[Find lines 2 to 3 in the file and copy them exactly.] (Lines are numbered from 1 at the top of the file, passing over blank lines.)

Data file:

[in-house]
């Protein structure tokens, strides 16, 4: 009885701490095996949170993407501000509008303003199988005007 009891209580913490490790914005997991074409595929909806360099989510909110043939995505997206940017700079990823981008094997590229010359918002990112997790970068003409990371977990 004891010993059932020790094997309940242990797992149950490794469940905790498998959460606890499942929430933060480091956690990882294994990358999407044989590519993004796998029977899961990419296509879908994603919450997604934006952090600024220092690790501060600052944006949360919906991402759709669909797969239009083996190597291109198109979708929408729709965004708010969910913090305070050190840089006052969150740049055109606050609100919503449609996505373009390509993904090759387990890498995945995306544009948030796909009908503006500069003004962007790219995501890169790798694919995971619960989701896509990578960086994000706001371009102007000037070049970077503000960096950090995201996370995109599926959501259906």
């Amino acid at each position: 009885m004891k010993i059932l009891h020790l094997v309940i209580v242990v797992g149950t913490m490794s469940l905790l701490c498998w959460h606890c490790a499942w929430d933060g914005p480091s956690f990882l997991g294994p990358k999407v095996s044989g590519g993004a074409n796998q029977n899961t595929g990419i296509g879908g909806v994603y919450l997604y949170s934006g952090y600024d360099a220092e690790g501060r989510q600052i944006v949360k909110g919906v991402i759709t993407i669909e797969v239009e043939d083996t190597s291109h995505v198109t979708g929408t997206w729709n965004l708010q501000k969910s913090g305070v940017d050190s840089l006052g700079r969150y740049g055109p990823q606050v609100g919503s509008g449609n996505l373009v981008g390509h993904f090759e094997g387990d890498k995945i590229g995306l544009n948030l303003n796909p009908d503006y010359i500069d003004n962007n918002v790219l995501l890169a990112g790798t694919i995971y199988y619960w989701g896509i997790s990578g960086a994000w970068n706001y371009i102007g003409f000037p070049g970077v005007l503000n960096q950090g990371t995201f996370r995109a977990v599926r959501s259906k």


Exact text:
């Protein structure tokens, strides 16, 4: 009885701490095996949170993407501000509008303003199988005007 009891209580913490490790914005997991074409595929909806360099989510909110043939995505997206940017700079990823981008094997590229010359918002990112997790970068003409990371977990 004891010993059932020790094997309940242990797992149950490794469940905790498998959460606890499942929430933060480091956690990882294994990358999407044989590519993004796998029977899961990419296509879908994603919450997604934006952090600024220092690790501060600052944006949360919906991402759709669909797969239009083996190597291109198109979708929408729709965004708010969910913090305070050190840089006052969150740049055109606050609100919503449609996505373009390509993904090759387990890498995945995306544009948030796909009908503006500069003004962007790219995501890169790798694919995971619960989701896509990578960086994000706001371009102007000037070049970077503000960096950090995201996370995109599926959501259906």
């Amino acid at each position: 009885m004891k010993i059932l009891h020790l094997v309940i209580v242990v797992g149950t913490m490794s469940l905790l701490c498998w959460h606890c490790a499942w929430d933060g914005p480091s956690f990882l997991g294994p990358k999407v095996s044989g590519g993004a074409n796998q029977n899961t595929g990419i296509g879908g909806v994603y919450l997604y949170s934006g952090y600024d360099a220092e690790g501060r989510q600052i944006v949360k909110g919906v991402i759709t993407i669909e797969v239009e043939d083996t190597s291109h995505v198109t979708g929408t997206w729709n965004l708010q501000k969910s913090g305070v940017d050190s840089l006052g700079r969150y740049g055109p990823q606050v609100g919503s509008g449609n996505l373009v981008g390509h993904f090759e094997g387990d890498k995945i590229g995306l544009n948030l303003n796909p009908d503006y010359i500069d003004n962007n918002v790219l995501l890169a990112g790798t694919i995971y199988y619960w989701g896509i997790s990578g960086a994000w970068n706001y371009i102007g003409f000037p070049g970077v005007l503000n960096q950090g990371t995201f996370r995109a977990v599926r959501s259906k």